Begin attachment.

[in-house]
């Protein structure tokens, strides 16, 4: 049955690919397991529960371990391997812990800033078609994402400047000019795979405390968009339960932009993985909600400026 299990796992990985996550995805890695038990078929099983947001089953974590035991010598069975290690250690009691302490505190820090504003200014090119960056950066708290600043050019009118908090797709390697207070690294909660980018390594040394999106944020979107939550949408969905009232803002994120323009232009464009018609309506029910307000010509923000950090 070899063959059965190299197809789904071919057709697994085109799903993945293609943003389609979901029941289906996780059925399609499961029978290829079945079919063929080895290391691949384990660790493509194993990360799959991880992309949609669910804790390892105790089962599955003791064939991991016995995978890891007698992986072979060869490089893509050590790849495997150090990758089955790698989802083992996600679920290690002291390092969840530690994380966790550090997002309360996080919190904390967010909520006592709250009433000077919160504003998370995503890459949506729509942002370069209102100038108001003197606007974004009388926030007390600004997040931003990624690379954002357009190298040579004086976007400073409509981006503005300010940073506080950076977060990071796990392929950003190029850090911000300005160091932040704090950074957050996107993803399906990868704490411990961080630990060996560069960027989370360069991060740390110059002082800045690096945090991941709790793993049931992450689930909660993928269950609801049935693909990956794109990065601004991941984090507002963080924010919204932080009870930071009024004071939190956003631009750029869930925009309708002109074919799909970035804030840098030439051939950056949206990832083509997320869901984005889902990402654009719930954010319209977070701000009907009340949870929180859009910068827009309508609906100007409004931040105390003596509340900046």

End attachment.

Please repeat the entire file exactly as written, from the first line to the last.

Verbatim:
[in-house]
């Protein structure tokens, strides 16, 4: 049955690919397991529960371990391997812990800033078609994402400047000019795979405390968009339960932009993985909600400026 299990796992990985996550995805890695038990078929099983947001089953974590035991010598069975290690250690009691302490505190820090504003200014090119960056950066708290600043050019009118908090797709390697207070690294909660980018390594040394999106944020979107939550949408969905009232803002994120323009232009464009018609309506029910307000010509923000950090 070899063959059965190299197809789904071919057709697994085109799903993945293609943003389609979901029941289906996780059925399609499961029978290829079945079919063929080895290391691949384990660790493509194993990360799959991880992309949609669910804790390892105790089962599955003791064939991991016995995978890891007698992986072979060869490089893509050590790849495997150090990758089955790698989802083992996600679920290690002291390092969840530690994380966790550090997002309360996080919190904390967010909520006592709250009433000077919160504003998370995503890459949506729509942002370069209102100038108001003197606007974004009388926030007390600004997040931003990624690379954002357009190298040579004086976007400073409509981006503005300010940073506080950076977060990071796990392929950003190029850090911000300005160091932040704090950074957050996107993803399906990868704490411990961080630990060996560069960027989370360069991060740390110059002082800045690096945090991941709790793993049931992450689930909660993928269950609801049935693909990956794109990065601004991941984090507002963080924010919204932080009870930071009024004071939190956003631009750029869930925009309708002109074919799909970035804030840098030439051939950056949206990832083509997320869901984005889902990402654009719930954010319209977070701000009907009340949870929180859009910068827009309508609906100007409004931040105390003596509340900046």